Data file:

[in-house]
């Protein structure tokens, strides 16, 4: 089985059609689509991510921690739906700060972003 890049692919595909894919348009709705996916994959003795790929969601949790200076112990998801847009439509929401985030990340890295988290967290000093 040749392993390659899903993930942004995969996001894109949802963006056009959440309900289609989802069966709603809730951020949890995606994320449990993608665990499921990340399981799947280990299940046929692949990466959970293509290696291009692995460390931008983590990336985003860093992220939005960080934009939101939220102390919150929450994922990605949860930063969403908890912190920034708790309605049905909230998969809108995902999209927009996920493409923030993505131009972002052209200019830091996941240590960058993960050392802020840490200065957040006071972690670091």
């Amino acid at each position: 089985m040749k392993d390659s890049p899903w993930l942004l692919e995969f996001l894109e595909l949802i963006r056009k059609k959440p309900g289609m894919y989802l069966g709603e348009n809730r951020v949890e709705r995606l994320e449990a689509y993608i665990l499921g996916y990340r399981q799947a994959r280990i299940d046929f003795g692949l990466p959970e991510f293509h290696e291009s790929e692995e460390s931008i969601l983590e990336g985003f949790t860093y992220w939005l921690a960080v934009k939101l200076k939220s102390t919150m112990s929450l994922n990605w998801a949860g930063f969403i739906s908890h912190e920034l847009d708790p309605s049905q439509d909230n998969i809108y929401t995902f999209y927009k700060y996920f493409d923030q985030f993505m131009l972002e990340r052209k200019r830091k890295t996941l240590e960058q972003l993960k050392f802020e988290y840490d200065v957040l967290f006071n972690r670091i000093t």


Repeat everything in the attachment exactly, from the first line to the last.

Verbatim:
[in-house]
């Protein structure tokens, strides 16, 4: 089985059609689509991510921690739906700060972003 890049692919595909894919348009709705996916994959003795790929969601949790200076112990998801847009439509929401985030990340890295988290967290000093 040749392993390659899903993930942004995969996001894109949802963006056009959440309900289609989802069966709603809730951020949890995606994320449990993608665990499921990340399981799947280990299940046929692949990466959970293509290696291009692995460390931008983590990336985003860093992220939005960080934009939101939220102390919150929450994922990605949860930063969403908890912190920034708790309605049905909230998969809108995902999209927009996920493409923030993505131009972002052209200019830091996941240590960058993960050392802020840490200065957040006071972690670091």
């Amino acid at each position: 089985m040749k392993d390659s890049p899903w993930l942004l692919e995969f996001l894109e595909l949802i963006r056009k059609k959440p309900g289609m894919y989802l069966g709603e348009n809730r951020v949890e709705r995606l994320e449990a689509y993608i665990l499921g996916y990340r399981q799947a994959r280990i299940d046929f003795g692949l990466p959970e991510f293509h290696e291009s790929e692995e460390s931008i969601l983590e990336g985003f949790t860093y992220w939005l921690a960080v934009k939101l200076k939220s102390t919150m112990s929450l994922n990605w998801a949860g930063f969403i739906s908890h912190e920034l847009d708790p309605s049905q439509d909230n998969i809108y929401t995902f999209y927009k700060y996920f493409d923030q985030f993505m131009l972002e990340r052209k200019r830091k890295t996941l240590e960058q972003l993960k050392f802020e988290y840490d200065v957040l967290f006071n972690r670091i000093t």